Originally published on Tue April 30, 2013 1:20 pm
A young girl raped this month in the Indian state of Madhya Pradesh has died, according to several news reports. The 4-year-old child had been lured with chocolate by her alleged attacker, who later dumped her at a farm, as NPR's Julie McCarthy has reported.
The New York Times' India Ink blog says the girl's parents found her April 18, the day after the attack, and that she had been in a coma since. She sustained extensive brain and vaginal injuries.
We've known about the gap in wealth between white Americans and black and Latino Americans for some time. Just last year, the Census revealed that whites had about 22 times the wealth of African-Americans and 15 times the wealth of Latinos — and those numbers only got worse over the last five years during the Great Recession.
Throughout April, Tell Me More has been airing poetic tweets in honor of National Poetry Month. Series curator Holly Bass shares final tweets from celebrated poet Richard Blanco and Canadian listener Bauke Kamstra.
Host Michel Martin continues her conversation about the first 100 days of President Obama's second term. She turns to two Americans with different perspectives on the president's record so far. Tracey Winbush is an Assistant Treasurer of the Ohio Republican Party, and Aracely Panameno is Director of Latino Affairs at the Center for Responsible Lending.
I'm Michel Martin and this is TELL ME MORE from NPR News. Today marks the 100th day of President Obama's second term. At his inauguration he set up an ambitious agenda and revived his campaign theme of hope.
New York Times reporter C.J. Chivers, has spent much of the past year with the rebels in Syria, and has written poignantly about the impact of the fighting on the lives of ordinary Syrians and its devastating impact on that ancient land. Before becoming a journalist Chivers was a Marine and his knowledge of the military sometimes leads him to stories that only an insider would see.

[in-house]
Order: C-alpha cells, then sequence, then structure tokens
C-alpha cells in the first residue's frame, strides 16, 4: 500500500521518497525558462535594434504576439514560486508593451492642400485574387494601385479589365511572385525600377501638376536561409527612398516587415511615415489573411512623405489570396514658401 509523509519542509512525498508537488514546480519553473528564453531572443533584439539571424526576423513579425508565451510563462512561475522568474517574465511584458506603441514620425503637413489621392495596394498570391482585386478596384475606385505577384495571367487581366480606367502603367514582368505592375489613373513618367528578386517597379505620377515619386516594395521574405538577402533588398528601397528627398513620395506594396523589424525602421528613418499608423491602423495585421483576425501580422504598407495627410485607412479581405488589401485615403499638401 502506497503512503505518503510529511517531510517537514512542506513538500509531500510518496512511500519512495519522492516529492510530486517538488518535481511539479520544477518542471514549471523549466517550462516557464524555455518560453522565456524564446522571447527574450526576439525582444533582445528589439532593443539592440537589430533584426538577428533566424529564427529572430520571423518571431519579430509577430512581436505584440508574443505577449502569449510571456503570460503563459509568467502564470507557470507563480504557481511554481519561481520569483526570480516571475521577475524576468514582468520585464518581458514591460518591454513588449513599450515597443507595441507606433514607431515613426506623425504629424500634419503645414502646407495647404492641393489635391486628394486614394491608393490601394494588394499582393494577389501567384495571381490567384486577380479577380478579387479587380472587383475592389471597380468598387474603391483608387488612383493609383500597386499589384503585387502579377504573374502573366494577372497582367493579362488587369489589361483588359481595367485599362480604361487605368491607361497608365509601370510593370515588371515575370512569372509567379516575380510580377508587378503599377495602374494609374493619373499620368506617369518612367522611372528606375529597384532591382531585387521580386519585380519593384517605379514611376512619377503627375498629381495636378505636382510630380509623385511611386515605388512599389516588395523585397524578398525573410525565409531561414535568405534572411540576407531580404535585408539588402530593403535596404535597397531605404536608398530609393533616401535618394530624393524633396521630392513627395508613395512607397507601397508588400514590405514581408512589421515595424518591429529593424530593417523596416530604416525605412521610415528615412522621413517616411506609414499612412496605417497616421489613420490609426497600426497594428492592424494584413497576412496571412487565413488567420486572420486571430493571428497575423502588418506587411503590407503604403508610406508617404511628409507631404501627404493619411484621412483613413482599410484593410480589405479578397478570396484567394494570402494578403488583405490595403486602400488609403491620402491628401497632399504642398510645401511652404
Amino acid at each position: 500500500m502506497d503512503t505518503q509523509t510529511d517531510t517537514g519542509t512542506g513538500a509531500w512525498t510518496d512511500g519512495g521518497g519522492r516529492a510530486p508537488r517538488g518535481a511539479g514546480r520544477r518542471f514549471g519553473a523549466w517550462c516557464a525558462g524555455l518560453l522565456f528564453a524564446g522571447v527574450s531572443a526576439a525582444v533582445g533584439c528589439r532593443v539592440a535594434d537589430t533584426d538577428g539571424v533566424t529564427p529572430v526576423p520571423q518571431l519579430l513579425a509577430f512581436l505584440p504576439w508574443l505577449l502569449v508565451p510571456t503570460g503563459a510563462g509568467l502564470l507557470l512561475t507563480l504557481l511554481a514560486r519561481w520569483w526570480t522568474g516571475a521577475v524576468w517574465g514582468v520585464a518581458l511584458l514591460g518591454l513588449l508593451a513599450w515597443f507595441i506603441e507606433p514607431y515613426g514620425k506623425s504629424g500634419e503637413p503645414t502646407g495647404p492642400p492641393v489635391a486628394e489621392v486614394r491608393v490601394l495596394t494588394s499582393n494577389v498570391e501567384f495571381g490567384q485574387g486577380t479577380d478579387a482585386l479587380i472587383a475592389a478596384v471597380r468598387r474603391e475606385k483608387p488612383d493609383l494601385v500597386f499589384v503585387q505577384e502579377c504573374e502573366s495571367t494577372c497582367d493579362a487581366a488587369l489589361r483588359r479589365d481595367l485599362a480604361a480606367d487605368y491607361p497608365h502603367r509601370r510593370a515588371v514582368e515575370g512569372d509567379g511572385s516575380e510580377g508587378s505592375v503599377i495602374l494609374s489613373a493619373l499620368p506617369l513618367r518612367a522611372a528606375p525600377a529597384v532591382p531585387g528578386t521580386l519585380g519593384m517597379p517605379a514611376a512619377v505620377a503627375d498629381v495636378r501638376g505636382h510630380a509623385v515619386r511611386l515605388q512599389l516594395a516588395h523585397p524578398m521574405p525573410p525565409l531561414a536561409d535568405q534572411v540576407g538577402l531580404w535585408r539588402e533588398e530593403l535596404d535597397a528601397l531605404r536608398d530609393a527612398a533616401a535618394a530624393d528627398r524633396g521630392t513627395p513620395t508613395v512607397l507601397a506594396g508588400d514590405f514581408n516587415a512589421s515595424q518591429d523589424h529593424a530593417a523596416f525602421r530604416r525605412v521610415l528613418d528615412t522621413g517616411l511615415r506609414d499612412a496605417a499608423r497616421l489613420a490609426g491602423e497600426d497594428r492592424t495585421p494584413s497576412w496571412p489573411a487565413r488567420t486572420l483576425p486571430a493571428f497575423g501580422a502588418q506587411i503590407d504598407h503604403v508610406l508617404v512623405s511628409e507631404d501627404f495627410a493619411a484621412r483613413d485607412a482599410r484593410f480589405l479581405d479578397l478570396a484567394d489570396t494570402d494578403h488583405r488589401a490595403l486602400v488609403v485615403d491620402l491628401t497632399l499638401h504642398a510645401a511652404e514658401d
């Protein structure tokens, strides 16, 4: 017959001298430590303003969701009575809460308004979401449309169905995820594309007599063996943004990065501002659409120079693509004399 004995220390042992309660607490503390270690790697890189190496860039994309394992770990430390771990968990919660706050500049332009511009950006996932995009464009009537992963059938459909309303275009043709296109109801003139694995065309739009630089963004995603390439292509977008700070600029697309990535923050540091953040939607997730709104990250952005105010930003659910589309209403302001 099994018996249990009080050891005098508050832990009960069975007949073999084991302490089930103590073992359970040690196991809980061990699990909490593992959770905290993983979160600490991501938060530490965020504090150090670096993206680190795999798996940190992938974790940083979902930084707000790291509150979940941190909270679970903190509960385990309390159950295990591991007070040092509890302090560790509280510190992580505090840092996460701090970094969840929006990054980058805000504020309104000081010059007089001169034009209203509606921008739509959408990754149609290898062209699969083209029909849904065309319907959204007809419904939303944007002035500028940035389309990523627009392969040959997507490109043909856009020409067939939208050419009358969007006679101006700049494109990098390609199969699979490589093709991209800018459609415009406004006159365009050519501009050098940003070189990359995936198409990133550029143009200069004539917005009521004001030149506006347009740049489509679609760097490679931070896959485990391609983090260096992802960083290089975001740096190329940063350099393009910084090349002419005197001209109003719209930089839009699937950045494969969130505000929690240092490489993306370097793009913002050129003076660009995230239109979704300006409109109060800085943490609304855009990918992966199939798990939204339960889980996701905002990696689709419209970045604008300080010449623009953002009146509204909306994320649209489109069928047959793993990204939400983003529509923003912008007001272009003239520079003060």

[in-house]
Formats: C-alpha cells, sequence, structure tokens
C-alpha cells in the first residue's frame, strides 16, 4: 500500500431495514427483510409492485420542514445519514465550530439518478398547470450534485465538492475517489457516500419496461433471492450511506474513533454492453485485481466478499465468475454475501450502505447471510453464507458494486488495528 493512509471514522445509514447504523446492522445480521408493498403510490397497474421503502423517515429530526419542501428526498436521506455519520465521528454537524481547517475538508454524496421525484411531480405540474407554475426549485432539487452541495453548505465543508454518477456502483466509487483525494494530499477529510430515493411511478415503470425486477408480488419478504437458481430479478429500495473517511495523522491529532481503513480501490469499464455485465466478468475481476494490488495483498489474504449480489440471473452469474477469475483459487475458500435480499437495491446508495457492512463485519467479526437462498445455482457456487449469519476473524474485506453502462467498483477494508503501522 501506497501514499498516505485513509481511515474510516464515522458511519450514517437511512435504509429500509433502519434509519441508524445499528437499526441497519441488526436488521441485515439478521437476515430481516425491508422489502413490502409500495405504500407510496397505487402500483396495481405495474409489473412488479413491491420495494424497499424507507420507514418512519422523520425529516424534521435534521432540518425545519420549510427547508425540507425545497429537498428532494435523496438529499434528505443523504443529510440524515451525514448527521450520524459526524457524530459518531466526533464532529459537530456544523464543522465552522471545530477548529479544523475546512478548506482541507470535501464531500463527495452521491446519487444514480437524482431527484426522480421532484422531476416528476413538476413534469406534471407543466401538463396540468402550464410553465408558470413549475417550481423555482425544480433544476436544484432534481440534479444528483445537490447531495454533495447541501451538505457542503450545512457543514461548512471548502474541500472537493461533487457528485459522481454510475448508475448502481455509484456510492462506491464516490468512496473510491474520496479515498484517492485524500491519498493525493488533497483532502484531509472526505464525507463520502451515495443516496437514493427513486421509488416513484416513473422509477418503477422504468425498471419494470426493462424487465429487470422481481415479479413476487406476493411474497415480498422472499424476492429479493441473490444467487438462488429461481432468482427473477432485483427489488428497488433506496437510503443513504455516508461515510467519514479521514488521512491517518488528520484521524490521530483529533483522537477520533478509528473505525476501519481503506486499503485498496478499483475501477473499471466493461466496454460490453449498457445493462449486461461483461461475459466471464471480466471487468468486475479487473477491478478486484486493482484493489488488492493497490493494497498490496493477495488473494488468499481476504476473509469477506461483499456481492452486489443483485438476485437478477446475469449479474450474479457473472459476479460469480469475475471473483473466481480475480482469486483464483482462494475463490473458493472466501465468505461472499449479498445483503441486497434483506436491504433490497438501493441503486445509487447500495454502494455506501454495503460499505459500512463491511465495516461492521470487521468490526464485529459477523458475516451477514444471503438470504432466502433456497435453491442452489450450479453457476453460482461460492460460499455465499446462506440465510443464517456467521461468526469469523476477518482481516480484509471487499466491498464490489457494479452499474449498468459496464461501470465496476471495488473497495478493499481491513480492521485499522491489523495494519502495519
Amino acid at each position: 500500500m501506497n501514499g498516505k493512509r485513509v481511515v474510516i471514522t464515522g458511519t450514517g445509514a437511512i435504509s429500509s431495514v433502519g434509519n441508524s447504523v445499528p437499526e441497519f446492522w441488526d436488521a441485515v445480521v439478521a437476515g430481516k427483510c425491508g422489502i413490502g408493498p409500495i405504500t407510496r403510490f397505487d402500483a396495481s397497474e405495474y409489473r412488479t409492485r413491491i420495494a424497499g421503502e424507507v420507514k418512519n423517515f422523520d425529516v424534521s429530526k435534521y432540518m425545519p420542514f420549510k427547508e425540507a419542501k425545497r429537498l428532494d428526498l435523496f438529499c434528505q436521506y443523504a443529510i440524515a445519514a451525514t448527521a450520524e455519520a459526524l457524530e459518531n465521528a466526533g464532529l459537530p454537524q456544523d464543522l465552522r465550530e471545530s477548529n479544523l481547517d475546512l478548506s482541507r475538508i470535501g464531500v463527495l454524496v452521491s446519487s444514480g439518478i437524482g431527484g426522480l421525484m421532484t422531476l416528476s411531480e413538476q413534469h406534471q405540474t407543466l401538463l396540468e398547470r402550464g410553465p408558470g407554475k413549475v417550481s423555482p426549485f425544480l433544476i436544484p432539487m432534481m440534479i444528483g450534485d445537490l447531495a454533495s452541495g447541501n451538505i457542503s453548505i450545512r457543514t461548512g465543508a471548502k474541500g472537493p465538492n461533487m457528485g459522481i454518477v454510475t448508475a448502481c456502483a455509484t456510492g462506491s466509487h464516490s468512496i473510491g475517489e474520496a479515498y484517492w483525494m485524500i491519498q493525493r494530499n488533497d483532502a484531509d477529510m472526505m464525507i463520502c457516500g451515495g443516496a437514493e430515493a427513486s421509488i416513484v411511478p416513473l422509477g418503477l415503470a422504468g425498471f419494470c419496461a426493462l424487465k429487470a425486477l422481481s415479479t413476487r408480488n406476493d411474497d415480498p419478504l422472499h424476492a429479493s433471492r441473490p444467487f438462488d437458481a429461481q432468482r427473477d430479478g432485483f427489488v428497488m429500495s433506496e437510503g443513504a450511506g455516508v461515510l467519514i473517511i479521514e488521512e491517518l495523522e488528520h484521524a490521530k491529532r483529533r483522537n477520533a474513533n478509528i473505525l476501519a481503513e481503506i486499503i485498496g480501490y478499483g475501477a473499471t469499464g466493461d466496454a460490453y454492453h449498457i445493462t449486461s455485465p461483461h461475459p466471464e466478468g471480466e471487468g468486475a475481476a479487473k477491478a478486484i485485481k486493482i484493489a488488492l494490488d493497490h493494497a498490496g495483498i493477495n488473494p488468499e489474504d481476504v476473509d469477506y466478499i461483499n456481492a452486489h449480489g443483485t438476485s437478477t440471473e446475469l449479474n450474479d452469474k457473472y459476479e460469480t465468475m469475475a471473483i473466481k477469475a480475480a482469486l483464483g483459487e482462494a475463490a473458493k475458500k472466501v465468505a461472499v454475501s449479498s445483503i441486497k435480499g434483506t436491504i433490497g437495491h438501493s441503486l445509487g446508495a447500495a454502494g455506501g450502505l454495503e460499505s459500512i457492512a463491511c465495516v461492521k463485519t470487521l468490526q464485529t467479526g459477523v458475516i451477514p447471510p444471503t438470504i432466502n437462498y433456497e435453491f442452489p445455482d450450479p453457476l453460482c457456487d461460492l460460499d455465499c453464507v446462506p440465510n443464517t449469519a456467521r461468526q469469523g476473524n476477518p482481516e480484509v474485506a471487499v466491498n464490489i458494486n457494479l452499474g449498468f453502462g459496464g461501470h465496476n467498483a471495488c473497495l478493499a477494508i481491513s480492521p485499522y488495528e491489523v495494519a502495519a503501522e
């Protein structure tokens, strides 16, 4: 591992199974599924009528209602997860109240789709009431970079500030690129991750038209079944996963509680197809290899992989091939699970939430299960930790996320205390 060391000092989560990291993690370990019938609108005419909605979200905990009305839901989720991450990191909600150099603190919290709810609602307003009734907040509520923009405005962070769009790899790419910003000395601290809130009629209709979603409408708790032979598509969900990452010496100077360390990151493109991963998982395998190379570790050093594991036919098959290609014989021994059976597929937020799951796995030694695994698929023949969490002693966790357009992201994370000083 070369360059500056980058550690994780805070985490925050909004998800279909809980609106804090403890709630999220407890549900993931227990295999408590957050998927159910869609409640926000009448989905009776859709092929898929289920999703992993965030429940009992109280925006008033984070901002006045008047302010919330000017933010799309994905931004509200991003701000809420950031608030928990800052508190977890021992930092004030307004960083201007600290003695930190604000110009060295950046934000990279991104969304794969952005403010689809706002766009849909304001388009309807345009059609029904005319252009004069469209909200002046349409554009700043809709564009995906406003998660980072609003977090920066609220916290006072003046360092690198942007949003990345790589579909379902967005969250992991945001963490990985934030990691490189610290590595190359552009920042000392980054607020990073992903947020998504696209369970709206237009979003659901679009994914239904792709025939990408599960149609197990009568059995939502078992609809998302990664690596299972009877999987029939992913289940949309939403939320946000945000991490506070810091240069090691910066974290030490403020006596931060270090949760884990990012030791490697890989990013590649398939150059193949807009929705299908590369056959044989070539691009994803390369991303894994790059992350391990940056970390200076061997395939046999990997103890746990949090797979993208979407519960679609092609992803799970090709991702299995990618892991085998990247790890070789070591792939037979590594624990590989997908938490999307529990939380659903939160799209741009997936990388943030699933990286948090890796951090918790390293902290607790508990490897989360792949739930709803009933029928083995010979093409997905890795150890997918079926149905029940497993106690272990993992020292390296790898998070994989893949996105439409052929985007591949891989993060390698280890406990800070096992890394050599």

Originally published on Tue April 30, 2013 11:50 am
The Neskantaga First Nation is grappling with mental health and other issues in northern Ontario, Canada, where a high suicide rate prompted officials to declare a state of emergency earlier this month. With a population of about 400, the community has seen an average of about 10 suicide attempts a month in 2013, according to local officials.
Fast times on the Champs-Elysees: People walk past a McDonald's on one of Paris' most storied avenues. But it's not just McD's that has caught French interest: Fast food now accounts for the majority of restaurant spending in the country.
When it comes to culinary matters, France, in many minds, is synonymous with fine dining. So it might surprise you that, for the first time, sales at fast food chains have overtaken those at traditional restaurants in the country that gave us the word gastronomie.
The last time we saw Walter Mosley's hardboiled hero Easy Rawlins, his car was hurtling off a cliff in the climax of 2007's Blonde Faith — a turn of events that Mosley hinted would be fatal.
But after months drifting in and out of a coma, Easy is back, and prowling the uneasy streets of 1967 Los Angeles in search of a missing teenager, Evander 'Little Green' Noon — for whom the book is named. Two years on from the Watts riots, LA is in the grip of the Summer of Love, and a lot has changed while Easy was unconscious.
Good morning. I'm Renee Montagne. The day after British jigsaw puzzle maker Dave Evans finished his 40,000-piece puzzle, it was leaning on a wall and suddenly had a great fall. This biggest ever hand-cut wooden puzzle is a montage of images form the queen's jubilee and it's due to be displayed in one of the queen's ballrooms next week.
So Evans is asking for help, hoping that some of the queen's men and women can help him put it back together again. It's MORNING EDITION. Transcript provided by NPR, Copyright NPR.
Originally published on Tue April 30, 2013 8:38 am
Cities in Arizona that conduct buyback programs to get guns off the street will now be required to re-sell those weapons, according to a new law signed by the governor.
Gov. Jan Brewer signed the legislation late Monday "preventing local governments from melting down the weapons obtained from these popular civic events. Before the new law, the state had allowed such firearms to be destroyed," according to Reuters.
Originally published on Tue April 30, 2013 10:02 am
Everybody needs an HIV test, at least once.
That's the verdict from the U.S. Preventive Services Task Force, which has just joined the Centers for Disease Control and Prevention and a scrum of professional medical societies in calling for universal testing for the virus that causes AIDS.